SALEM, Ohio — President Donald Trump’s first budget vows to put “taxpayers first” through a series of spending cuts that would eliminate the federal deficit in 10 years, invest more heavily in defense and border security, and cut more than $400 billion in what he calls “welfare reform and improper payments.”
Included in his budget is a $29 billion cut to crop insurance, a $193 billion cut to the Supplemental Nutrition Assistance Program (SNAP), a $6 billion reduction in conservation funding that includes cutting the Great Lakes Restoration Initiative, and eliminating the market access and foreign market development programs.
Congress will ultimately write its own version of the budget, but the presidential budget is considered a good outline of the administration’s priorities.
Nearly all of the major agriculture organizations responded negatively to the cuts, warning that they jeopardize existing farm bill programs, and the future of the next five-year farm bill, which Congress is currently forming.
The National Corn Growers Association said reducing crop insurance is “shortsighted,” especially during an extended period of low commodity prices.
Crop insurance was the primary risk management tool approved during the 2014 farm bill, and requires farmers to pay about 40 percent of their own insurance premiums.
The American Farm Bureau Federation said the president’s budget also fails to recognize agriculture’s contribution to budget deficit reduction, both currently and historically, which includes a voluntary $23 billion reduction in the 2014 farm bill.
In a released statement, American Farm Bureau President Zippy Duvall said AFBF members are concerned about the federal budget deficit, too, “however, we also know that agriculture has done its fair share to help reduce the deficit.”
Out of touch
Duvall said the budget fails to recognize the current financial challenges farmers face, while gutting federal crop insurance, reshaping conservation efforts, and negatively impacting consumer confidence in meat and poultry inspections.
“Clearly, this budget fails agriculture and rural America,” he said.
Roger Johnson, president of the National Farmers Union, called Trump’s budget “an assault on the programs and personnel that provide vital services, research, and a safety net to America’s family farmers, rural residents and consumers.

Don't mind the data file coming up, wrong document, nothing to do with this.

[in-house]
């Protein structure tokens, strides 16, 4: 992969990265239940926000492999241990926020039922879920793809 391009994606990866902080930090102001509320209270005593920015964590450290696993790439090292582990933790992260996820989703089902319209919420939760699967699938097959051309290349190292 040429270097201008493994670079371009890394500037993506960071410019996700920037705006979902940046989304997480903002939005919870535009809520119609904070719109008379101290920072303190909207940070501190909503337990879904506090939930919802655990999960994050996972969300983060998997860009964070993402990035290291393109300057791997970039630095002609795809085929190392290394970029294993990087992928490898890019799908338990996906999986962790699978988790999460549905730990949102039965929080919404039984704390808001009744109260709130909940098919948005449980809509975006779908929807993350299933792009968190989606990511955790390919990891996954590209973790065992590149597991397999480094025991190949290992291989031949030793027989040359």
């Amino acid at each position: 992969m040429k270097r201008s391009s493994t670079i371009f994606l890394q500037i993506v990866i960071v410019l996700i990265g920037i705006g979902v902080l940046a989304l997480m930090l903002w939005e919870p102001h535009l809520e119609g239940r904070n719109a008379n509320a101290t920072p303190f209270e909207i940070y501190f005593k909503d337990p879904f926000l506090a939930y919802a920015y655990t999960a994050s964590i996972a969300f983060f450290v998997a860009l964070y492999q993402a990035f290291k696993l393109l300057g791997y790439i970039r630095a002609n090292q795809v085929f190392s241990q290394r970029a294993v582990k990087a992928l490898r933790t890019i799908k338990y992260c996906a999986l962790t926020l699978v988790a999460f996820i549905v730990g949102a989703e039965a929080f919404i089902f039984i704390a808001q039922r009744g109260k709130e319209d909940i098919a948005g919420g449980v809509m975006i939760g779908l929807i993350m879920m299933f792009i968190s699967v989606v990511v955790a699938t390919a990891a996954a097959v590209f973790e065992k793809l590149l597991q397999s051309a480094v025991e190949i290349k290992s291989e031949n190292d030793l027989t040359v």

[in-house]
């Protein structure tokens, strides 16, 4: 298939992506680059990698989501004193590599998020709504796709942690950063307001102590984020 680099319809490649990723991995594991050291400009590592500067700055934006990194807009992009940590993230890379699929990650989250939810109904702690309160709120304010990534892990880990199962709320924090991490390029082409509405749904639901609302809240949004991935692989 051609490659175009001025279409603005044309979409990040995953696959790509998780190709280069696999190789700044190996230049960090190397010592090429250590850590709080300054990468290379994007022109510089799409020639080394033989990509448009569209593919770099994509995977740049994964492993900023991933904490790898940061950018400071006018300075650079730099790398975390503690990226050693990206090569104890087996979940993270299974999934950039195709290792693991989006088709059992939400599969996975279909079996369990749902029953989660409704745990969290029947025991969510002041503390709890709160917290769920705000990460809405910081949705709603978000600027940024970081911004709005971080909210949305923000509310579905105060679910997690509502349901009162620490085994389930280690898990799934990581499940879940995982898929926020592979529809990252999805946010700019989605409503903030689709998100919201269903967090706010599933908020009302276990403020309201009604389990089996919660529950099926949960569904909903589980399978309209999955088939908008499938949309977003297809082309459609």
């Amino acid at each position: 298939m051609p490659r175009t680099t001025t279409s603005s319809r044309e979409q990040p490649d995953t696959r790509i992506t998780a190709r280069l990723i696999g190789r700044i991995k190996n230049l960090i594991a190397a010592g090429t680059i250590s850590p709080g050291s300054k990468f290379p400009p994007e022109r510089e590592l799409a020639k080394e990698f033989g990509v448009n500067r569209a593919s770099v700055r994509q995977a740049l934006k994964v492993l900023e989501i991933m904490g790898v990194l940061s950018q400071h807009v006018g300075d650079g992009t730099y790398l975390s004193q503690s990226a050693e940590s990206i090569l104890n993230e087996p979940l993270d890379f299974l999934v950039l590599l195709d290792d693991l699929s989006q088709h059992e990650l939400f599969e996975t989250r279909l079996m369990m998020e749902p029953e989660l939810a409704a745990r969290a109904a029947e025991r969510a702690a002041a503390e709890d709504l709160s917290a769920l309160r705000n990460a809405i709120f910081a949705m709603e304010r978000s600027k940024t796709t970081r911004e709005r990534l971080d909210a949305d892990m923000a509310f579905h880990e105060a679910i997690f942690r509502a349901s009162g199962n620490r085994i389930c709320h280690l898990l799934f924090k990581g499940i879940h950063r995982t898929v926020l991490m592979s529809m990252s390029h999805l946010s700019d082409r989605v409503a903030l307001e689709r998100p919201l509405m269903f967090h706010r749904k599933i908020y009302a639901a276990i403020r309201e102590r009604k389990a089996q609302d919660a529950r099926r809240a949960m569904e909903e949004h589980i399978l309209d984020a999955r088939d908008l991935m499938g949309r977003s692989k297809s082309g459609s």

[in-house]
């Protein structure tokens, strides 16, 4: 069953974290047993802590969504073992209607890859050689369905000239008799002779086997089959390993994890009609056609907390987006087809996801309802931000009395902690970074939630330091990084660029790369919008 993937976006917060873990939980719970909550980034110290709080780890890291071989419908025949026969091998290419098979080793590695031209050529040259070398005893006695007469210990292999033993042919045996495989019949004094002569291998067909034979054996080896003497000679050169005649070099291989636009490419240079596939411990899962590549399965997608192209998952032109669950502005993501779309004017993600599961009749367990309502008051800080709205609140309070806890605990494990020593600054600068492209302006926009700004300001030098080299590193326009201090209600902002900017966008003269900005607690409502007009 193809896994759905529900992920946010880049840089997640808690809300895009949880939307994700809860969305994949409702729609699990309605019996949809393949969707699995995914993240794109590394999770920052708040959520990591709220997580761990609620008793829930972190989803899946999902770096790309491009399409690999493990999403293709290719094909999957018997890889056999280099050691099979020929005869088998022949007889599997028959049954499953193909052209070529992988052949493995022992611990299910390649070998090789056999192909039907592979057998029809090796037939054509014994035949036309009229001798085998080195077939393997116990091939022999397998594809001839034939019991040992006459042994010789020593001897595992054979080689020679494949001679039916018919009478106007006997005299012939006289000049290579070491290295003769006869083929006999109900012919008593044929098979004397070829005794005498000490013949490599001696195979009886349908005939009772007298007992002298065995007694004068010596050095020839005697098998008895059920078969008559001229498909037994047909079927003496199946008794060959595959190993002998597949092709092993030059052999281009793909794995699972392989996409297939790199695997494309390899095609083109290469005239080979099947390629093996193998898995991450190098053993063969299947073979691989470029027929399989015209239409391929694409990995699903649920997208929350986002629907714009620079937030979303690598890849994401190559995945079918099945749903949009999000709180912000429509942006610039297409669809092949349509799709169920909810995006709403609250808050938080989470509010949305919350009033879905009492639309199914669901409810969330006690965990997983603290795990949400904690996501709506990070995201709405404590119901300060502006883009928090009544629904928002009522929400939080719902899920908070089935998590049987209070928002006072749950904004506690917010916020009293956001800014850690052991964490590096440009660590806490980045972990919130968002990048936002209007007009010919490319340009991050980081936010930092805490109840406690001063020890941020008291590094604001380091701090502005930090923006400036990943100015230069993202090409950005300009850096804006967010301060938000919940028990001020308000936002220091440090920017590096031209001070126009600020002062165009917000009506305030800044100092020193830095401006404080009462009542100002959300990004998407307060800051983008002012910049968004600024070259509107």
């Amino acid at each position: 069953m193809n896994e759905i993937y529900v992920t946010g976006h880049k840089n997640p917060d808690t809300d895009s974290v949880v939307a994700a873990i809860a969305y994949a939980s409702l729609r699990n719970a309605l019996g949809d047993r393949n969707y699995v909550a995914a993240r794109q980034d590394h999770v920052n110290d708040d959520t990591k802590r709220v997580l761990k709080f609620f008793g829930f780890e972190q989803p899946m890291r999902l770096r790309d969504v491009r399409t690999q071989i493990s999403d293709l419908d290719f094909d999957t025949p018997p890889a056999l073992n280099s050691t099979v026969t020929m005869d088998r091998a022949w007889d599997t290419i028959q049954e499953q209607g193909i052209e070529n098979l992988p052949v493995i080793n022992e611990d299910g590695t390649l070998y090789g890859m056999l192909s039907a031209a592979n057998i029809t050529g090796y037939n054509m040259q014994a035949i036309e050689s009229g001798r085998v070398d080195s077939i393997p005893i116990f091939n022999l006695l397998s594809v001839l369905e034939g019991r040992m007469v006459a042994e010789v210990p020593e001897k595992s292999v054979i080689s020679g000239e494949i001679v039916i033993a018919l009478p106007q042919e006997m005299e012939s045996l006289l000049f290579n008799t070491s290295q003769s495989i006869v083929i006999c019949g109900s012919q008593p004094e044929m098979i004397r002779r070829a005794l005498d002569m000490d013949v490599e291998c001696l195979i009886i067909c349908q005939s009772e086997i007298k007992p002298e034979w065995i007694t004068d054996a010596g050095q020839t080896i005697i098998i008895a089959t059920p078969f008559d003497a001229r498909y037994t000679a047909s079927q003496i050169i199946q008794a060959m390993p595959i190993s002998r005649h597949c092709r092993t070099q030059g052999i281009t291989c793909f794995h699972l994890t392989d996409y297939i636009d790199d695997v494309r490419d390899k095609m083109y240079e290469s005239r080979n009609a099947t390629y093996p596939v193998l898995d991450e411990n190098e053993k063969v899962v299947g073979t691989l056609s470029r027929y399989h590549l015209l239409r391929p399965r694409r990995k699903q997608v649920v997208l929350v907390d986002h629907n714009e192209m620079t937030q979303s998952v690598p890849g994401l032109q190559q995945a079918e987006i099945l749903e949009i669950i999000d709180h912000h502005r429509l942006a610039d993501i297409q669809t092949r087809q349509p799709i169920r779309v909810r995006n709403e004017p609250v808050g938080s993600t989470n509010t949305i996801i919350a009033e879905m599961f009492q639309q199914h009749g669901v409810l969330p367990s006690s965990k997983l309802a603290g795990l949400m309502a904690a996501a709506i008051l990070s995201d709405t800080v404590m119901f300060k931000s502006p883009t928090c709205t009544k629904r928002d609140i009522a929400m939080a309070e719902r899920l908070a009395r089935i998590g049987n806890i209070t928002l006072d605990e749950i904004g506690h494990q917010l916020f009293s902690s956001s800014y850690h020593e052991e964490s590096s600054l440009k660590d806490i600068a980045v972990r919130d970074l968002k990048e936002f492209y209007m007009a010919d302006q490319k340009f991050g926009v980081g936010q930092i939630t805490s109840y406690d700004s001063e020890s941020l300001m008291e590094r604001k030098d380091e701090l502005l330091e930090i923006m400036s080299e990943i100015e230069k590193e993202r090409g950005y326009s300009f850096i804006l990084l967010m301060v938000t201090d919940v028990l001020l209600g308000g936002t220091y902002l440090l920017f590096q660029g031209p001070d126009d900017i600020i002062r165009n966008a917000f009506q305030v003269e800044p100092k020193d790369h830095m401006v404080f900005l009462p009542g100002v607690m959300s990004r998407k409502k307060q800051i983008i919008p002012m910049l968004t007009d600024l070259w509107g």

Trump’s budget plan was a major talking point during the Senate ag committee’s hearing May 25, where members kicked off the discussion of what should be in the next farm bill.
Sen. Pat Roberts, R-Kansas, and committee chairman, reminded the committee a half-dozen times of the importance of crop insurance as the most important risk management tool that farmers have.
“Now is not the time for additional cuts,” he said, suggesting committee members should instead look at what is working and not working in the farm community.
Roberts said in the past year, farmers have faced historic wildfires, blizzards, floods, diseases and poor planting conditions — things that can be devastating to a farming operation.
”The occupation of farming can be a very challenging profession,” he said. “These weather events, layered on top of the economic conditions, are exactly why it is important that we have a strong risk management tools available to help producers manage during the times of loss.”
Sen. Debbie Stabenow, D-Michigan, and ranking member of the Senate ag committee, said new and experienced farmers alike need risk management tools to survive, including a comprehensive five-year farm bill.
“Farming is the riskiest business there is,” she said.
In a call with reporters after the hearing, committee member and Sen. Sherrod Brown, D-Cleveland, said Trump’s budget would “surely hurt American agriculture and surely devastate rural communities.”
Brown said it also doesn’t make sense to eliminate funding for conservation — especially with all the work underway in Ohio to protect and improve Lake Erie.
“It’s just plain stupid to eliminate them (conservation programs) now,” he said.
As he has done for past farm bills, Brown is planning a series of roundtable events across the state, to hear from farmers and rural Ohioans about what they want in the next farm bill.
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